We drove on to APOLLO BAY - the southernmost point of our trip - and found a room in the recently renovated Great Ocean View motel.  The view indeed is great.  The carpet in the room the same turquoise as the sea just below, a white wooden balcony with teak chairs inviting us to sit and stare.  A recommendation from fellow guests in Port Fairy lead us to an Italian open-air restaurant on the second floor overlooking the beach.  Wicker chairs, round tables, jazz, the food creative and delicious – we couldn't believe our luck. Getting back to the motel the woman who runs it was sitting outside on a window ledge nursing her baby, two boys 2 and 8 on one side, a girl, maybe 5, sitting on a stool in an old-fashioned white cotton nightie, frills around the neck, deeply immersed in a book.  The husband - a big man with an open honest face - is a builder.  They bought the place and are doing it up bit by bit. Sitting there, they had everything.

QUEENSCLIFF - at the mouth of Melbourne bay.  A surprising presence of Italian palacci/cloisters, not `cutified' with colours, the grey stone, tall windows, arcades and columns exude the dignity of classic design, framed by the dark green of the ancient gnarled cypresses, the walled-in garden locking it into space and time.  A long avenue of old trees, in their shade cars parked unevenly over roots. Nestled in a side street, the `Artists' Cafe.' Inviting as the garden was, even I found it too hot to sit outside and we opted for one of the small tables behind the glass walls.  Cool air, cool jazz and ice coffee made this a pleasurable break.  The salads looked appetising and we wished we hadn't eaten a sandwich adjacent to a busy shopping plaza in Torquay - Melbourne's closest seaside resort.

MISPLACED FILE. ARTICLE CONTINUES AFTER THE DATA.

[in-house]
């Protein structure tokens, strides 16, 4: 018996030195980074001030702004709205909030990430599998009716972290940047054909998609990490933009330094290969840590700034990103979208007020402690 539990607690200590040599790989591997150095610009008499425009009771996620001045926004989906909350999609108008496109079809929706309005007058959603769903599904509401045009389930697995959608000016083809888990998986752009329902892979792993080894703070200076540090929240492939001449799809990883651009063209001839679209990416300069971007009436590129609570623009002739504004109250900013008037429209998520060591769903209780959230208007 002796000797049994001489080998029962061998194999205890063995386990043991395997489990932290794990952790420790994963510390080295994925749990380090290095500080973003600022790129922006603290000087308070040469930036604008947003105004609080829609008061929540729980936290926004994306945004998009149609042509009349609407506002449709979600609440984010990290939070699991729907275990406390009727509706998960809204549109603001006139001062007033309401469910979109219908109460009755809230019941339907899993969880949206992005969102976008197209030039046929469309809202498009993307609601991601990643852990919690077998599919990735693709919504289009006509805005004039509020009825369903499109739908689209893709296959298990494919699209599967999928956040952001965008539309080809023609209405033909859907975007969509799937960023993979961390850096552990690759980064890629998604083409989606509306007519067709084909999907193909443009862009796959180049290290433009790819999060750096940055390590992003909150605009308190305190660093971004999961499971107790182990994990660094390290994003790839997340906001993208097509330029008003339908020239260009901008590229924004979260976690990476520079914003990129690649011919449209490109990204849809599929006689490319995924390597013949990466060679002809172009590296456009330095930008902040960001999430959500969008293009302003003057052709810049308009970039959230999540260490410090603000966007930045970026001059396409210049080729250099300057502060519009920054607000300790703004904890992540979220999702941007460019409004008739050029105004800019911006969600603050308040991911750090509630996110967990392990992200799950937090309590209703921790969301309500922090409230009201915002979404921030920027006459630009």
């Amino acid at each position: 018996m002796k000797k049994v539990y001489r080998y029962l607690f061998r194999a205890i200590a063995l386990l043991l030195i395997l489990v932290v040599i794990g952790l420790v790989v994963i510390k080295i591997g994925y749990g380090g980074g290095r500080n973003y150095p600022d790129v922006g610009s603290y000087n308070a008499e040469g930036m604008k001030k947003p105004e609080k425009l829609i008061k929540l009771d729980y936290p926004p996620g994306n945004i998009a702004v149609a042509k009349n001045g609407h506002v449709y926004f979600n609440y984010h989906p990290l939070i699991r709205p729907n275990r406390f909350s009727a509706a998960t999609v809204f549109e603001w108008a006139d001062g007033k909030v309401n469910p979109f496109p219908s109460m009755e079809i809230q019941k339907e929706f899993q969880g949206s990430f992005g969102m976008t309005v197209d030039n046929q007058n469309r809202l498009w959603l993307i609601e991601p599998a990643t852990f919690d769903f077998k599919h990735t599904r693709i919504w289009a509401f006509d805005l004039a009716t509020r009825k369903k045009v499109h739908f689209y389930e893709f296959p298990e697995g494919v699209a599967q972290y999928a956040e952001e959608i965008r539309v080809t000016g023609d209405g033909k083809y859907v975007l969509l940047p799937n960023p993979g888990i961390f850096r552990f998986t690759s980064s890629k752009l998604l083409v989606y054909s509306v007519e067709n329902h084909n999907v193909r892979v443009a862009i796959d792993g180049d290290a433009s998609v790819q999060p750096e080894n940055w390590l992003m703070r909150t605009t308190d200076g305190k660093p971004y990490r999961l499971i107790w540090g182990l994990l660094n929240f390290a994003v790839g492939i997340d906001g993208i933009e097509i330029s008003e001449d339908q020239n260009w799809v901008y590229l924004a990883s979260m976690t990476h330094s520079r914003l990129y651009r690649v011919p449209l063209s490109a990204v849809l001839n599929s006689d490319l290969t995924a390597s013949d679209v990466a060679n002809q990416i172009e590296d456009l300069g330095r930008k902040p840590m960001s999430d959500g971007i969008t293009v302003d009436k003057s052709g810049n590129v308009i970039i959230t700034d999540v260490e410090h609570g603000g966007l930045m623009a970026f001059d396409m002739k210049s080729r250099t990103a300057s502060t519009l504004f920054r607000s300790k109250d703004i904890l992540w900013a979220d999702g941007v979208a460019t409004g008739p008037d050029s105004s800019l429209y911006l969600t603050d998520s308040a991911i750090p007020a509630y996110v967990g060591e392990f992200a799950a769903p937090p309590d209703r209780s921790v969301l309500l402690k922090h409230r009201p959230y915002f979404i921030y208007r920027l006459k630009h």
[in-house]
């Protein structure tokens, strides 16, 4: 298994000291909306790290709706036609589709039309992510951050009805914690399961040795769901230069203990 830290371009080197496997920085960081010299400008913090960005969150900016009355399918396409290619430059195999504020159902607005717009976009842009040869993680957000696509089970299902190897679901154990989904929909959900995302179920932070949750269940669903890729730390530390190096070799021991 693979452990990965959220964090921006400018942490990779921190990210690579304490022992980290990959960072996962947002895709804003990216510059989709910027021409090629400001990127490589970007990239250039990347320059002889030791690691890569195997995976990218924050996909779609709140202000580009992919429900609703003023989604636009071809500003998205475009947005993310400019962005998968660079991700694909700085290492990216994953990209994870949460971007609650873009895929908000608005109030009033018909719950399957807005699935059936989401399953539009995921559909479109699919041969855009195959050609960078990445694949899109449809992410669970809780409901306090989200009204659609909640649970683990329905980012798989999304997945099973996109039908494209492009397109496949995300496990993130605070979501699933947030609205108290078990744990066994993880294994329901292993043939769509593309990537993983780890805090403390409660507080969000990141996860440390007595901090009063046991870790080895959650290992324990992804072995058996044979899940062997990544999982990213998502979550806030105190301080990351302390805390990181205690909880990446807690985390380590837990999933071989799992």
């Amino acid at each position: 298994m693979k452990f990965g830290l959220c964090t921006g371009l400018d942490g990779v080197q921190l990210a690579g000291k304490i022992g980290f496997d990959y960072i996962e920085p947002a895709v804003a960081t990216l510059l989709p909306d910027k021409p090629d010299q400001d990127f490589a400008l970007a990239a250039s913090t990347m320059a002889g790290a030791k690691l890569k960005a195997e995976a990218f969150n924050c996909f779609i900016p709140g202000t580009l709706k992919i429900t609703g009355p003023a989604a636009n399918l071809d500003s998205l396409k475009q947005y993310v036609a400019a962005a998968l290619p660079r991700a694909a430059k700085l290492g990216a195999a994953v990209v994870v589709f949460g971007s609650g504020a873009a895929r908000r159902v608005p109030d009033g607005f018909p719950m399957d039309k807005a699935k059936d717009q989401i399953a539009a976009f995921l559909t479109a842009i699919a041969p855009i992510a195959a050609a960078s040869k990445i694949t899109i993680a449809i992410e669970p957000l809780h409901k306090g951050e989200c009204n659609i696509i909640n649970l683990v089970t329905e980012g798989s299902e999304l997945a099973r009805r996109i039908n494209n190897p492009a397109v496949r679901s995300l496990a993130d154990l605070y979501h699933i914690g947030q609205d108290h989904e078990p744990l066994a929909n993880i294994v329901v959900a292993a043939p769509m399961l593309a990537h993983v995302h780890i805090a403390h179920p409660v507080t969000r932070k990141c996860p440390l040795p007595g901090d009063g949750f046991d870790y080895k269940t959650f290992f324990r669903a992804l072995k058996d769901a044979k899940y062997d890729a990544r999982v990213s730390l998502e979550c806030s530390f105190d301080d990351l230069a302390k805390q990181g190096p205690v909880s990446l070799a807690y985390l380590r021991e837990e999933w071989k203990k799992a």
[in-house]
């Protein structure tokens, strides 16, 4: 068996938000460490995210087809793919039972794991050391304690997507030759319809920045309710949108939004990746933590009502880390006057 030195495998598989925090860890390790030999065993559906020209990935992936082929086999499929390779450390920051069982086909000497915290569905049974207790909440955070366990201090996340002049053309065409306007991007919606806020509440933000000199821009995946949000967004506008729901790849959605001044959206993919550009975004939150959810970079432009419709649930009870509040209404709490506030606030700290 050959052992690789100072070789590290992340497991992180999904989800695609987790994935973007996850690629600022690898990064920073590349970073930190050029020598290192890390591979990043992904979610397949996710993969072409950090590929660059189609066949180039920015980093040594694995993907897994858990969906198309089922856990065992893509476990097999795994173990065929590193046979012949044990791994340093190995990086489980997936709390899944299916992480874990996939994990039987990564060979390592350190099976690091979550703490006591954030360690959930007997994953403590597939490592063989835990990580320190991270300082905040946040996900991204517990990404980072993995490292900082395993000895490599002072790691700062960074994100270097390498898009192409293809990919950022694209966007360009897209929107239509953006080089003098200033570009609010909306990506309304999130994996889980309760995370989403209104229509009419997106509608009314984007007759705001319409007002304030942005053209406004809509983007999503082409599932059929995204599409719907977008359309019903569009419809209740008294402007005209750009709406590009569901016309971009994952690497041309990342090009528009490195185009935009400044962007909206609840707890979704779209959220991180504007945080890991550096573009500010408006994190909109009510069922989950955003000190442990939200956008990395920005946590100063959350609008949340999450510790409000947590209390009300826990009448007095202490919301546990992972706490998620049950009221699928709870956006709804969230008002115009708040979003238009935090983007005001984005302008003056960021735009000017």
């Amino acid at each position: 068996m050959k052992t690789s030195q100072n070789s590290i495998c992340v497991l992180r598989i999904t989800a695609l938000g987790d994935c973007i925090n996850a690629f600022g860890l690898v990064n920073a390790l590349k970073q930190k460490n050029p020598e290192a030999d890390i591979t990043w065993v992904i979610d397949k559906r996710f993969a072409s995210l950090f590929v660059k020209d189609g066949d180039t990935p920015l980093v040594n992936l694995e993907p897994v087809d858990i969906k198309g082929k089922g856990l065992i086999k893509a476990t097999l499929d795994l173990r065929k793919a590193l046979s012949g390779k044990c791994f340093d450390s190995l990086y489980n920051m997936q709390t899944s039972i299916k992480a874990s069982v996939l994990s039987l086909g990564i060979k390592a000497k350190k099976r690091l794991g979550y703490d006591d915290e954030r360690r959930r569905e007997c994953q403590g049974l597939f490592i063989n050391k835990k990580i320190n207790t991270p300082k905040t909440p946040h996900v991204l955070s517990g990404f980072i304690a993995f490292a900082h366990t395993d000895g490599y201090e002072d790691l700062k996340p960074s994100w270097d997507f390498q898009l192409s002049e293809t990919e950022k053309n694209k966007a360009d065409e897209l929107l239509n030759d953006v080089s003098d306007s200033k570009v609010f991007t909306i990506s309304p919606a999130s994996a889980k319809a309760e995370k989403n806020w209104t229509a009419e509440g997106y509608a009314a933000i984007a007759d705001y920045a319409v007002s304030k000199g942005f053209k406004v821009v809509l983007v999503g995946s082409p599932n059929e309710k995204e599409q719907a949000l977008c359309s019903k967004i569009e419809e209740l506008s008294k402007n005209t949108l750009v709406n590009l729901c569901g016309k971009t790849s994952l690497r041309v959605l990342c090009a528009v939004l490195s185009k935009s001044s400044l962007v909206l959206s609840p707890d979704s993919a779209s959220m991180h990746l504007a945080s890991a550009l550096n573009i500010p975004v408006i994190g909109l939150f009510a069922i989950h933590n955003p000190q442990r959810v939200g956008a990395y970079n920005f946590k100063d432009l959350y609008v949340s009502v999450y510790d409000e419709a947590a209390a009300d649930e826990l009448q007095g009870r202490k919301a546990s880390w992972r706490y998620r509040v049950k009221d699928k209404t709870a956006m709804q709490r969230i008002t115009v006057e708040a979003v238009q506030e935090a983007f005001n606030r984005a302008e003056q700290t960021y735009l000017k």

The ferry ride over to SORRENTO turned into much more of a journey then we had anticipated, 40 minutes or so at high speed. On our map there's hardly a gap. Villas - impressive and large - dotting the cliffs on the other side. We've never been to Sorrento in Italy, but the name does it proud. If you have the money, there is clearly no shortage of agreeable places to live in Australia.  The hour-long drive up the Mornington Peninsula to Mount Eliza is along a flat sandy beach and on this Sunday it was brimming with people - in the water, picnicking on the sand.

Our detailed map got us right to Janet and Mike's house in MOUNT ELIZA.  Janet is Colin's cousin on his stepmother's side.  The last time, and only time, we had ever seen them was when they visited us in Galgenen on their year-long trek through Europe in 1975.  Invited to stay, we were both rather nervous, would we recognize them, would we have anything in common, would we like each other?  We did not recognize each other, but we found we had lots in common (particularly Janet and I) and as for liking each other - there we can only speak for ourselves - our sense of loss at leaving them is proof of how close we'd become after just one week. Janet and Mike both are artists, not only in their paintings and sculptures but also in their way of life.  Their home is a complete piece of art: their own works, those of friends, ordinary objects that have become art in the way Janet placed them - a comfortable, unforced, livable, lived-in art, a privilege to share.

We spent hours on their deck watching the many different birds landing on the feeding table - the green/red/blue parakeets, the noisy miners, the odd kookaburra. In the distance, the sea seen through airy eucalyptus trees. We ate well, drank well, talked and talked, their views of the world and their experiences stimulating us to think new thoughts. `Sternstunden.'